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You can trace the history of the Pittsburgh Pirates back to 1882, when they went 39-39-1 in the inaugural season of the American Association. One of the strongest teams in that nascent league, the Pirates jumped to the better-established National League in 1887, and have played in the larger circuit ever since.
Pittsburgh was big-time then. In the 1880 census, the city rated as the 12th-biggest in the U.S., and it was the fourth-biggest with a team in the AA. A decade later, however, the then-Alleghenies played in the smallest city with an NL team, with a sixth of the population of New York, 30% of that of Brooklyn -- still a city of its own -- and half that of Boston and St. Louis. By the turn of the century, the gap between the largest cities in the NL and the smallest had grown, establishing a dynamic that remains to this day.
As of 2020, Pittsburgh is the 67th-largest city in the U.S. by population, between Greensboro, N.C., and Irvine, Calif. There are about 27 times more people in New York than in Pittsburgh, about 13 times as many in Los Angeles. If we use the modern convention of measuring by the size of the TV market, Pittsburgh is 26th in the U.S., about 15% of the size of New York City, about 20% the size of Los Angeles. It is not the smallest market in the U.S. with a team -- that’s Milwaukee -- but it is part of a tier that simply doesn’t have as many people to please. The Pirates won 88 games in 2014, made the playoffs for the second straight season, and sold 2.4 million tickets. That same year, the Cubs went 73-89, finished fifth for a fifth straight year, and sold 2.6 million tickets. Don’t even ask about their respective TV deals.
I take you on this snoozy demographic tour to make this point: There is a real need for the sharing of local revenue among baseball teams, to smooth out the differences in revenue for teams in small cities and teams in large ones. Over the last 30 years, baseball has asked teams in those large cities to share more and more of the money they make by dint of geography with teams that do not, ostensibly to prevent the development of a financial underclass, to sustain competitive balance.
It’s not working. The Pittsburgh Pirates are, at the moment, the signature example of how it’s not working. The Pirates get a 3.3% share of the national-TV deals even if they never appear on national TV. They get a large share of local revenue-sharing money generated by the Yankees and Dodgers and Cubs and other large-market teams. Locally, their deal with Bally Sports brings in an estimated $44 million a year. They also, even as a bad team, sell tickets. Their last-place team in 2019 sold 1.5 million, and all the hot dogs and ball caps and parking spaces that go with that. Only the last of those figures is in any way contingent on the short-term performance of the baseball team.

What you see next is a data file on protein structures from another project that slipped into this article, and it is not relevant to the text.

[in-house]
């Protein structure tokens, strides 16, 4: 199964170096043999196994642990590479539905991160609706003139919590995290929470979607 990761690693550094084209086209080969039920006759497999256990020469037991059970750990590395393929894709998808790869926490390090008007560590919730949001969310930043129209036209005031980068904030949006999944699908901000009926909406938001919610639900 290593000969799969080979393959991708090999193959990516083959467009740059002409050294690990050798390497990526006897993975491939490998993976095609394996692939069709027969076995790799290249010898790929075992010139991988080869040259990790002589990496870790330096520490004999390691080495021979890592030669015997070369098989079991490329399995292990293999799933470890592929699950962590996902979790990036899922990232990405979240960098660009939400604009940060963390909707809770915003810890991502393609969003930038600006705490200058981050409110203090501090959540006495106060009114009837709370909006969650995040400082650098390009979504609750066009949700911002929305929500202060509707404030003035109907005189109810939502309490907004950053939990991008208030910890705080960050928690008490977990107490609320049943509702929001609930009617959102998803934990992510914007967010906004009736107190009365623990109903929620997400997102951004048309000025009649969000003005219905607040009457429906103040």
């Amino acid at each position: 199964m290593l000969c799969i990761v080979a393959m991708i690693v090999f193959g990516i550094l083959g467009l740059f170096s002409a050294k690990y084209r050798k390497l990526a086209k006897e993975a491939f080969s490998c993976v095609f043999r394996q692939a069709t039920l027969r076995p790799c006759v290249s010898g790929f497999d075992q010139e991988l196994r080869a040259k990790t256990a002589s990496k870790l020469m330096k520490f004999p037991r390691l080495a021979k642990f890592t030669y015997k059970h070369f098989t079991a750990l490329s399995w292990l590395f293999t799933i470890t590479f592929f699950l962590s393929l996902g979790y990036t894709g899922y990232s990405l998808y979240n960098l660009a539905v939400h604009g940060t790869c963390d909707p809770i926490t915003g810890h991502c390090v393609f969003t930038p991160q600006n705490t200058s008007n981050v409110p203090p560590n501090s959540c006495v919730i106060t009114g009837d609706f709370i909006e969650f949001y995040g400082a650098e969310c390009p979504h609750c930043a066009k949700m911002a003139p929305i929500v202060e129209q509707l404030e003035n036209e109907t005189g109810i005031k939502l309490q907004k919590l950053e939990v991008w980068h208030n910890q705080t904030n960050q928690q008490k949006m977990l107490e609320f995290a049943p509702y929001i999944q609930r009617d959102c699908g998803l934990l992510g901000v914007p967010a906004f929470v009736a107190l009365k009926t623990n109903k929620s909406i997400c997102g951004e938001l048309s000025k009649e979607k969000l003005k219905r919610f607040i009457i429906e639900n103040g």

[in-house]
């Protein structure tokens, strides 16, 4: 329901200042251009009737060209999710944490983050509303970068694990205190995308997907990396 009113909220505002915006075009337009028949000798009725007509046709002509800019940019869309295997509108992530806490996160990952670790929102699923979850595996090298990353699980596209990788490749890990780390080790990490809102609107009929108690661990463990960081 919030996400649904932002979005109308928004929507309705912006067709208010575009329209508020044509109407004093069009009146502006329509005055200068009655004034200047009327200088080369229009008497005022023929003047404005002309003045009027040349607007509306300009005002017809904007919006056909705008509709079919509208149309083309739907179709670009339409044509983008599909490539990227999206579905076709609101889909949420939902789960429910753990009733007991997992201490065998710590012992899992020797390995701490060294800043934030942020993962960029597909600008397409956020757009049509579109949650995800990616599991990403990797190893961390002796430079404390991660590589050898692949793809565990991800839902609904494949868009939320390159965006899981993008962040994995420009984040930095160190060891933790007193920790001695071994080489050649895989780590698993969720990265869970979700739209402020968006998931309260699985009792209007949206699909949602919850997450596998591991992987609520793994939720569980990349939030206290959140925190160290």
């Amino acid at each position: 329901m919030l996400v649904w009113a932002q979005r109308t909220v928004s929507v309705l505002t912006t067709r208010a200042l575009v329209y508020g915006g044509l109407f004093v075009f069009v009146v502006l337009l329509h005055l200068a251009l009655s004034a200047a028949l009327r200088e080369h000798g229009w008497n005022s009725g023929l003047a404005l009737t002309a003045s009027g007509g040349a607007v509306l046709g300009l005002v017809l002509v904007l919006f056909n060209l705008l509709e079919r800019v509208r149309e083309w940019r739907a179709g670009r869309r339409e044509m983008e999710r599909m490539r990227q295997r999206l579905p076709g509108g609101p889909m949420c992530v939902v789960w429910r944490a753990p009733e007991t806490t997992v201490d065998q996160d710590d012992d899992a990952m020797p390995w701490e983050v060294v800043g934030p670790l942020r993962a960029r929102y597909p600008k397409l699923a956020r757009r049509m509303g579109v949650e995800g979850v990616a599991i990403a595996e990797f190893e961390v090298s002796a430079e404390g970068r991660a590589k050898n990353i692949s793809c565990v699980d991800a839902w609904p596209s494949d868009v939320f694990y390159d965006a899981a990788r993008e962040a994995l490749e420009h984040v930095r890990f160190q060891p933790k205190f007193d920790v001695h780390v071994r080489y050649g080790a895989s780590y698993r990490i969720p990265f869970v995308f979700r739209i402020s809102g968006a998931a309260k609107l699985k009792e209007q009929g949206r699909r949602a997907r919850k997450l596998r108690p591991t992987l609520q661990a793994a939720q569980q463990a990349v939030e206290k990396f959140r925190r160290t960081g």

Bob Nutting isn’t the first owner to recognize that the league will subsidize a losing team, but he’s the one who has been the most aggressive about exploiting it. When his Pirates were good in the middle of the last decade, he didn’t do what owners in Kansas City and San Diego and Milwaukee -- all smaller markets -- did, bolstering his roster and raising the team’s payroll to maximize the Pirates’ chance of winning. Nutting let that team founder, its payroll peaking at 22nd overall and never rising above $116 million. For three years running, his Pirates have spent less on baseball players than any other team, and will fight to retain that crown in 2022.
This is a structural problem, but not the one you think it is. MLB shares more local revenue than any other league, more than enough to make the Brewers and Padres and Royals competitive with the Cubs and Dodgers and White Sox. MLB now shares, in fact, too much local revenue, so much so that teams can be both bad and profitable. A system designed to prevent the development of an underclass is now subsidizing an underclass.
Bob Nutting has, over and over again, chosen the next dollar over the next win. He’s the problem, and until he’s replaced, the Pirates are going to struggle. I can write about them in the middle of a lockout because I know that despite $200 million in revenue and a $52 million payroll, they’re not going to do anything to materially change the roster.